What does it take to succeed as an author?
Andrea Waltz, coauthor of the sales book Go for No, posted a video this week that offers some great perspective on what it takes to be an overnight success as an author.
I encourage you to watch it—especially if you are feeling discouraged about your book’s progress or success.
She and her coauthor, Richard Fenton, worked for four years to sell the 5,000 copies of their book that they had ordered. They believed in their book’s message—plus they were financially invested and probably wanted to recoup their money. So they kept at it. They kept reaching out. They kept speaking to audiences and sharing their sales training, knowing that it could impact people’s lives.
But as Andrea notes in the video, book sales were an ongoing struggle. As good as its message was, the book just didn’t sell.
Things changed when a businessman approached them with an offer. He loved the book but hated the cover. He told them he would buy 5,000 copies of their book if they would change the cover.
What would you have done?
I’ve worked with a few (not many) authors in the past who would have rejected the offer. They didn’t want to change a thing. Their cover concepts and the exact wording they used meant more to them than success as an author in terms of sales or professionalism.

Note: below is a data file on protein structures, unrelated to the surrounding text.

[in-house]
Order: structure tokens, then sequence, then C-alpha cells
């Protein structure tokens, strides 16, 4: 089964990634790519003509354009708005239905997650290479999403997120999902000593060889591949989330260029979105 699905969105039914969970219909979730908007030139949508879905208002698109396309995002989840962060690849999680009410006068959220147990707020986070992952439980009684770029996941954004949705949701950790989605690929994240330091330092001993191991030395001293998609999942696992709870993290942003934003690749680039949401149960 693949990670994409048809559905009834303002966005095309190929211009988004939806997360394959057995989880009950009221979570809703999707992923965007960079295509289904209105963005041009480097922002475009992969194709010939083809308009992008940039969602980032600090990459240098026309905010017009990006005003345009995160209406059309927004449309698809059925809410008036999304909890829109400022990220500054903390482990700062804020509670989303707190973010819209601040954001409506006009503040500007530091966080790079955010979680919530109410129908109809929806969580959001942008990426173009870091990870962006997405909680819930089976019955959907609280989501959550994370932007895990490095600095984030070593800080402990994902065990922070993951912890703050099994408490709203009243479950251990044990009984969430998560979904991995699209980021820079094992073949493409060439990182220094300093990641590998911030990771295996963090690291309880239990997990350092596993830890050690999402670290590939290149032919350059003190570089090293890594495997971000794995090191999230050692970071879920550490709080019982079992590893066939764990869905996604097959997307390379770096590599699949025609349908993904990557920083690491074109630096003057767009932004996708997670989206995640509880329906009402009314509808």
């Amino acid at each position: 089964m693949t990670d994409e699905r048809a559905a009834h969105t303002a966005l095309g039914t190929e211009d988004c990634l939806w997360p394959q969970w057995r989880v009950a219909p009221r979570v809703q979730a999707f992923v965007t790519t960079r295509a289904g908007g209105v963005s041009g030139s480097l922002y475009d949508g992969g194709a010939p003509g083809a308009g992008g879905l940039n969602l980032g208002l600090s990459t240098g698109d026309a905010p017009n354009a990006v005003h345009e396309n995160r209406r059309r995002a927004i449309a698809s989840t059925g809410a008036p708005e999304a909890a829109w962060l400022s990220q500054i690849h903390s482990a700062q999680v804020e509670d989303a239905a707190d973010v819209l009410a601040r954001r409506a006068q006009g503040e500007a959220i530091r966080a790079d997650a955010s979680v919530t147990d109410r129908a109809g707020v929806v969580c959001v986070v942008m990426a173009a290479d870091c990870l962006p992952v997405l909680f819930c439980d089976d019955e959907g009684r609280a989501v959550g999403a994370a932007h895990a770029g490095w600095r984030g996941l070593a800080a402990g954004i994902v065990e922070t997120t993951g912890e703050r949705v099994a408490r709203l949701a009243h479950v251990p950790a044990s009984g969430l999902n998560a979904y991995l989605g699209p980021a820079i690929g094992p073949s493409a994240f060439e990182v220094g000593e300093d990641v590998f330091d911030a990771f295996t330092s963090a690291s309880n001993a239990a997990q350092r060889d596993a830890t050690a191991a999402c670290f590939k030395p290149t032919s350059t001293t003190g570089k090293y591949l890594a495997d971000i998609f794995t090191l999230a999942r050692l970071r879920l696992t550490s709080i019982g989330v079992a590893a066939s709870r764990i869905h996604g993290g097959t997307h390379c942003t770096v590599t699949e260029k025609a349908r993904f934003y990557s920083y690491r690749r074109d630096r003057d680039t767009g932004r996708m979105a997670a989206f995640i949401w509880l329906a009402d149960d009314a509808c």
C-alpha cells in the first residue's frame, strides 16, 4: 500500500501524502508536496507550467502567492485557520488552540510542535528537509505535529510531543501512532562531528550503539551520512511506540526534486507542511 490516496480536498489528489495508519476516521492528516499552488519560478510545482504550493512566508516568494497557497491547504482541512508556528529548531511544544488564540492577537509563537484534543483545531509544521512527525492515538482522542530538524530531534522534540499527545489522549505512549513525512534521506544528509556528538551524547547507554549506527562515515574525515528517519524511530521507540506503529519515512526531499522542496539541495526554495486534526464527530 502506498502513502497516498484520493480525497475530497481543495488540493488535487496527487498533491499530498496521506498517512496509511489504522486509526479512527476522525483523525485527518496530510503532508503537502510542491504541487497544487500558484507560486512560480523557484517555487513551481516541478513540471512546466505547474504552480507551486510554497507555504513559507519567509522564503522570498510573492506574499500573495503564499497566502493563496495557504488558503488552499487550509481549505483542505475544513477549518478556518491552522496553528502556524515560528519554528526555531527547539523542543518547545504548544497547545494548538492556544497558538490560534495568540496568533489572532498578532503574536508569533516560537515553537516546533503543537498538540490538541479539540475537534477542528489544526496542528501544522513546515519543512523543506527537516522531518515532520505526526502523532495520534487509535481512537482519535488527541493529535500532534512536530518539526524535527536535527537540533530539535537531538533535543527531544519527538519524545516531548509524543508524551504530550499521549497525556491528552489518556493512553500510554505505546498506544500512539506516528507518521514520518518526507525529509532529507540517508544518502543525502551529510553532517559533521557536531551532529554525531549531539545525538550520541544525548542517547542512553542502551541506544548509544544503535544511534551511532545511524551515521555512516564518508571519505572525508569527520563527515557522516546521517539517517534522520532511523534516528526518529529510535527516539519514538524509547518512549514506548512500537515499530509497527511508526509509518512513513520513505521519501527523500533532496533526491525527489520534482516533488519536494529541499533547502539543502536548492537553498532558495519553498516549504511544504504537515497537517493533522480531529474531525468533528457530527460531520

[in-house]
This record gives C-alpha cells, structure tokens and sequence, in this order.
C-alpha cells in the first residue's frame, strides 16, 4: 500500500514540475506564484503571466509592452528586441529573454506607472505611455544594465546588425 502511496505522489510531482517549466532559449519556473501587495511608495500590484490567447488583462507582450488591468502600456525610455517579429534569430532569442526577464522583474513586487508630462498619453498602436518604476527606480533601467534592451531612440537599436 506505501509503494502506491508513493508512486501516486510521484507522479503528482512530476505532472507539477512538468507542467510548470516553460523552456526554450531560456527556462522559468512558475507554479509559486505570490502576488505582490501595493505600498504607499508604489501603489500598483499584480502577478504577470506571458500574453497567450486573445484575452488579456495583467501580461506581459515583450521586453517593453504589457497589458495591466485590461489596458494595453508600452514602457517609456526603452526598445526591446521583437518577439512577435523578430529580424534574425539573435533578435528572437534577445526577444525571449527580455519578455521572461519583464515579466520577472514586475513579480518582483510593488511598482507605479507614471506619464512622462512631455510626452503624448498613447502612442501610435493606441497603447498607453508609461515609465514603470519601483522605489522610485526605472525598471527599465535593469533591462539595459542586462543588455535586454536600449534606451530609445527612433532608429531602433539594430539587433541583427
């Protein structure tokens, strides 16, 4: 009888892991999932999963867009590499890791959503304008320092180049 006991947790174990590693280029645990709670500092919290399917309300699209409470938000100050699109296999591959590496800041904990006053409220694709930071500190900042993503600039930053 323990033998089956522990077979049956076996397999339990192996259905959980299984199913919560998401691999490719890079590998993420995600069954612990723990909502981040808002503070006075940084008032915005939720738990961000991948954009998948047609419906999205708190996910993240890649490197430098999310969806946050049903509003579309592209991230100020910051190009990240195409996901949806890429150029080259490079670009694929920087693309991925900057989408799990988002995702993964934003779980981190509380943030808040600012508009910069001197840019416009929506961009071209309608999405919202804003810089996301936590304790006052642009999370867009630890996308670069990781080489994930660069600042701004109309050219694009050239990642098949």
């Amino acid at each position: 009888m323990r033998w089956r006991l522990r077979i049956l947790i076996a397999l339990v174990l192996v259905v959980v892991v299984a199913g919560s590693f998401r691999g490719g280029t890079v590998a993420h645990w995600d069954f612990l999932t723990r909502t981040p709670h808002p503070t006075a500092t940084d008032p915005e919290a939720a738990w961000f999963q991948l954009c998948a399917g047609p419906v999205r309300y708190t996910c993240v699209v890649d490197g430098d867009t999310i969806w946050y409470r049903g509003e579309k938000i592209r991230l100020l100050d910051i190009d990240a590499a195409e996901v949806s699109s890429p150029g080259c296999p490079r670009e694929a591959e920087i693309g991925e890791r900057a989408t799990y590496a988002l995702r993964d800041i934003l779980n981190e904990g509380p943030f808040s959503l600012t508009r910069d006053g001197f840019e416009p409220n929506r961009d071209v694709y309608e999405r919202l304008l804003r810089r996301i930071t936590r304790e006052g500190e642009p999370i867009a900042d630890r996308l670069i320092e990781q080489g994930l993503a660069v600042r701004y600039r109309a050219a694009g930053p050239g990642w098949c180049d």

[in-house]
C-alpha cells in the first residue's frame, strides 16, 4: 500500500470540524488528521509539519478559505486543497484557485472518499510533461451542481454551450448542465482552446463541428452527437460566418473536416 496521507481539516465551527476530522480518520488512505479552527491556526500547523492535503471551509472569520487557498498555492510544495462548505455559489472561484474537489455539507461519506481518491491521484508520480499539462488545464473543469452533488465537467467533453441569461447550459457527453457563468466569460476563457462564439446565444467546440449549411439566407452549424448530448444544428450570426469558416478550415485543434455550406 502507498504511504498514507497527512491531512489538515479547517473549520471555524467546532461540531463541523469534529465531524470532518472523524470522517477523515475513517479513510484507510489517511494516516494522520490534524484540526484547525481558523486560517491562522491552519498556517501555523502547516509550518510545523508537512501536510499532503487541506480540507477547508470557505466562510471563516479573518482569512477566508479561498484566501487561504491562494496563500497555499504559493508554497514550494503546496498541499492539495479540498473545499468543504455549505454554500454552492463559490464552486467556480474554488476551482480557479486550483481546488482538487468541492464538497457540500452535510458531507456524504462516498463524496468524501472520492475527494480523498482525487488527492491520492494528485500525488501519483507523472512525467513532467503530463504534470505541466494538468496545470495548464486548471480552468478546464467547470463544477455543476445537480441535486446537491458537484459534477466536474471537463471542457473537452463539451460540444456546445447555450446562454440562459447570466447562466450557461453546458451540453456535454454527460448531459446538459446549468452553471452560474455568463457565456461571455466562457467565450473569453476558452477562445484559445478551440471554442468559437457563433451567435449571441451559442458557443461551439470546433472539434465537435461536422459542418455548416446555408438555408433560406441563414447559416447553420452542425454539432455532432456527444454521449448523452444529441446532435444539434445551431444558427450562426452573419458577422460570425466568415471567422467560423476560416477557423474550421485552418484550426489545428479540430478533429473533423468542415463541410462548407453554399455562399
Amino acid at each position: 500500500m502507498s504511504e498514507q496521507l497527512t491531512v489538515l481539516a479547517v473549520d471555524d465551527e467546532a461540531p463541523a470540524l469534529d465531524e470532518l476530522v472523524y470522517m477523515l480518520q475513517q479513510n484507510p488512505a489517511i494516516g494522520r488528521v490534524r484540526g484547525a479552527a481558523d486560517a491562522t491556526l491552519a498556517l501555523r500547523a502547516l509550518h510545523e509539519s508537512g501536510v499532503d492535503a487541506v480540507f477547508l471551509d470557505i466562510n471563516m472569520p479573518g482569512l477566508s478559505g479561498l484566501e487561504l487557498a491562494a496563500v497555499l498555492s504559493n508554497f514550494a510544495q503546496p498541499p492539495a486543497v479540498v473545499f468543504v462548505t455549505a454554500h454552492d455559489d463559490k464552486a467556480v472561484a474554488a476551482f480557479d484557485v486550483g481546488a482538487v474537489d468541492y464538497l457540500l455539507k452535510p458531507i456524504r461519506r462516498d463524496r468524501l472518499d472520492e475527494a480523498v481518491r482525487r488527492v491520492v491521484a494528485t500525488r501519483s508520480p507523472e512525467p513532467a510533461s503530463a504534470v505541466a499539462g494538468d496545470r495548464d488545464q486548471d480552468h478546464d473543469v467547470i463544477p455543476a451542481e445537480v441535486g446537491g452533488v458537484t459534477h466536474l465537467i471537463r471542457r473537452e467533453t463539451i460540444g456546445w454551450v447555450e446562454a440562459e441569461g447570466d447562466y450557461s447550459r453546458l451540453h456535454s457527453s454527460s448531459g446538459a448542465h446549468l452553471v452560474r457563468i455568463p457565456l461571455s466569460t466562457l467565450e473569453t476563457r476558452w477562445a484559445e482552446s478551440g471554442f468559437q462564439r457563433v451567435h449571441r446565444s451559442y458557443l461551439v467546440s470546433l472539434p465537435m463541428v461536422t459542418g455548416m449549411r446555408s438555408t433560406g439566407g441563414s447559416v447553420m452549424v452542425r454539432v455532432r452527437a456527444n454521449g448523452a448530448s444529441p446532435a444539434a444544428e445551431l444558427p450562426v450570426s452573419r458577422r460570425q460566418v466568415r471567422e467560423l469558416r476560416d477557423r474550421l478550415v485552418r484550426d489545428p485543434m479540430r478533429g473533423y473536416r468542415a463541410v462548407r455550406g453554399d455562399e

And you know what? That was their choice.
But that might not be the right choice for you if you want your message to make the greatest impact possible.
Successful authors pay attention to trusted advisers.
Without counsel plans fail, but with many advisers they succeed. —Proverbs 15:22 (ESV)
I have no idea what kind of counsel the Go for No authors received when they first published their book. But I do know they paid attention to the advice they got from that businessman.
The first time I heard about Go for No was when the book—with its new cover—crossed my desk at SUCCESS magazine.
After reading it, I knew it was a great fit for the magazine’s readership. So we shared it. I think we may have even worked with them for some guest expert articles. The free publicity helped them spread their message to even more people.
That would not have happened if they hadn’t taken the advice of someone who recognized their expertise and their blind spot.
And it surely wouldn’t have happened if they had given up after year three of lousy book sales.
Successful authors don’t quit.
I’ve continued to follow Andrea and Go for No on social media, and what stands out to me about the authors and the brand are their persistency and consistency. They believe in their message’s power to help people succeed, so they don’t quit.
That’s my encouragement for you today: Don’t quit.
Rewrite or edit.
Get a new cover if you need to.
Get advice about what steps to take next.
But if you believe in your message, don’t quit.
You can do this.